“I kind of just thought my mom was overreacting,” Hanes recalls. “I didn’t think anything of it.”

Then, as she tells it, she noticed a group of men standing outside, not wearing masks and carrying backpacks that held walkie-talkies. She saw a Confederate flag and a Trump one. She decided to start walking to her car.

“Initially, I was not afraid,” she says. “Not until I heard a woman’s voice say, ‘You just love being target practice for the police, don’t you?’ ”

Hanes says she turned to see three Trump supporters, two men and a woman, surrounding an older Black homeless man who had been holding a cardboard sign. The men were telling him something but she couldn’t make out the words. A man then stepped in front of her, so closely that she had to take a step back, and he looked her up and down.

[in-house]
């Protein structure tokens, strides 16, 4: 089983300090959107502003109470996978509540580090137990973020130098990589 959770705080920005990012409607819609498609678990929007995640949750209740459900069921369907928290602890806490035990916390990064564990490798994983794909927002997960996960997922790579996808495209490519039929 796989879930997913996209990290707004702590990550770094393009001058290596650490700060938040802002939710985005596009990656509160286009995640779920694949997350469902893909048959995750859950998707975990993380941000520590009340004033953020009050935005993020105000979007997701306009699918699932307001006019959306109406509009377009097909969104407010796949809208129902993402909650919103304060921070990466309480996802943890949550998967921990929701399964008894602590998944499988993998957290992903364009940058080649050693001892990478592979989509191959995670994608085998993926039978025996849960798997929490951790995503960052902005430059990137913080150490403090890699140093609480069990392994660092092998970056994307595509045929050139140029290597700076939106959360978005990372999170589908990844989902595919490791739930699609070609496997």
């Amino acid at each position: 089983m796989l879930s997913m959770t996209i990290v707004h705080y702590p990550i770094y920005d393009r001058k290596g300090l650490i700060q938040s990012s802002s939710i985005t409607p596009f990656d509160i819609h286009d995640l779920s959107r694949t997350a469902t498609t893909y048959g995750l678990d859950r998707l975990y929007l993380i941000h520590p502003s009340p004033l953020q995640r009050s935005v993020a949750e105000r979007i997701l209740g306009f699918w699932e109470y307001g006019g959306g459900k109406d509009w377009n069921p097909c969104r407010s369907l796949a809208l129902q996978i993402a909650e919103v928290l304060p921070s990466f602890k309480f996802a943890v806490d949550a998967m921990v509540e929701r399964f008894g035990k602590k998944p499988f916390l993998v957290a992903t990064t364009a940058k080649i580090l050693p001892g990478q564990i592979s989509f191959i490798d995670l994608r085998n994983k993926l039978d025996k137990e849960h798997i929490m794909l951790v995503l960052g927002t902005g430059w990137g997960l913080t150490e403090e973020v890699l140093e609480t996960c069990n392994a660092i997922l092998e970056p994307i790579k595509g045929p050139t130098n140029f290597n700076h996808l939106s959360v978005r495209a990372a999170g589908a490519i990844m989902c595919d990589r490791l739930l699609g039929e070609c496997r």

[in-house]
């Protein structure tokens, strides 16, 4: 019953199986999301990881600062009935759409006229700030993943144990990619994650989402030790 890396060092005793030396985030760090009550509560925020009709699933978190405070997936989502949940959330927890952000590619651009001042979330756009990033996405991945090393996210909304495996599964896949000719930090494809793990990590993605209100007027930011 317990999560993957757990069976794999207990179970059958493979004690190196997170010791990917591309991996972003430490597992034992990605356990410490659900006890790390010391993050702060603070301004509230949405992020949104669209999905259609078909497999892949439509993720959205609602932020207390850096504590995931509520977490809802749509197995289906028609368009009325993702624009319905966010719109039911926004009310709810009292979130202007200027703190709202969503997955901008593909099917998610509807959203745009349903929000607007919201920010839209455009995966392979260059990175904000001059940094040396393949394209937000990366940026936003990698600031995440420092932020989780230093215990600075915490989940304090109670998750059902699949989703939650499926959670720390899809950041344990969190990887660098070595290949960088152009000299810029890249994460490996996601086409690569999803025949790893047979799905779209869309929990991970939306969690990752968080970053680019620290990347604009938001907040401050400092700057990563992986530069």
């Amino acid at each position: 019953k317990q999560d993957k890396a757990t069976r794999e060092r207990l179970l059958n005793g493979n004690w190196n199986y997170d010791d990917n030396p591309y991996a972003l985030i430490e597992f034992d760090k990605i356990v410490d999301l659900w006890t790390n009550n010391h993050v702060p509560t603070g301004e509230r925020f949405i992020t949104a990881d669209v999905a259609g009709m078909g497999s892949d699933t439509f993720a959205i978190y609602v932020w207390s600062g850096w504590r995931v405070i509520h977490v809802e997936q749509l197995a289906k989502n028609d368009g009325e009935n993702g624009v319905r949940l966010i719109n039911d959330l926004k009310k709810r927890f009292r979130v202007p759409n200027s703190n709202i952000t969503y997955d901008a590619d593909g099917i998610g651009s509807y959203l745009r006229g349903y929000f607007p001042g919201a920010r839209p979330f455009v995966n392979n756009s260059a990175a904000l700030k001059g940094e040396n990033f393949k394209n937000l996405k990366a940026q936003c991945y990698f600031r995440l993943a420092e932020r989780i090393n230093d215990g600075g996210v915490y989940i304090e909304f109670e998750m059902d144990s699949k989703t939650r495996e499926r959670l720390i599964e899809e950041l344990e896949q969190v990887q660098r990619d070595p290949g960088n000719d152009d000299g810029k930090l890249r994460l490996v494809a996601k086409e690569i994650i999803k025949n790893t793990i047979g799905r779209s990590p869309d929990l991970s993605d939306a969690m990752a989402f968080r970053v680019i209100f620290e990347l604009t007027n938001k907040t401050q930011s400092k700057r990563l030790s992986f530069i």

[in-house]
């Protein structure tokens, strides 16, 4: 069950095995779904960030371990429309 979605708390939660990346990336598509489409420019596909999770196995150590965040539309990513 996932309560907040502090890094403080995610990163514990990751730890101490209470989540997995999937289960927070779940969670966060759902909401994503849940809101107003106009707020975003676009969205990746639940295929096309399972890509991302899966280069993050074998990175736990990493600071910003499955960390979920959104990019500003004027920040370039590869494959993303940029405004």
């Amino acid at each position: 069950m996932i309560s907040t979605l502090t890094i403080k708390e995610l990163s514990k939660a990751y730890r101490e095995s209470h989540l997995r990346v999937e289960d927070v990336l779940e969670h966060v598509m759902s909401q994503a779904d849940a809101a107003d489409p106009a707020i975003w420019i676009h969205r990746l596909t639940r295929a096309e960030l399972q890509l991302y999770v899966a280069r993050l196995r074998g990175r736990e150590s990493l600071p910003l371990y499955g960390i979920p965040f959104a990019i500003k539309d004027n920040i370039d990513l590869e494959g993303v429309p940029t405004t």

“You know that drop you hear in music sometimes when the beat gets really quiet and then it starts up again? That’s what I heard in my head,” she recalls.

Run, her instincts told her.

“God, please just protect him,” she recalls thinking about the older Black man, as she took off, sprinting faster than her asthma comfortably allowed.

When she got to her car, she put it in drive and called her daughter’s school to let administrators know she was coming early.

In Alexandria, she says, she saw more protesters and didn’t want her daughter’s teacher, an older Black woman, riding the Metro with them. She insisted on taking her home. It meant spending a few more hours in the car, but Hanes says she felt she had to do something. In retrospect, she realizes that she was already beating herself up for doing nothing.

On the drive home, she cried quietly, so her daughter wouldn’t notice.

“I realized I chose to leave a man who needed help because I was afraid,” she says. “I felt shame. I felt I had to choose between, ‘Do I stay and help him and potentially never get to my daughter, or do I run and get to her?’ And I ran. I ran away from the possibility of being a hashtag.”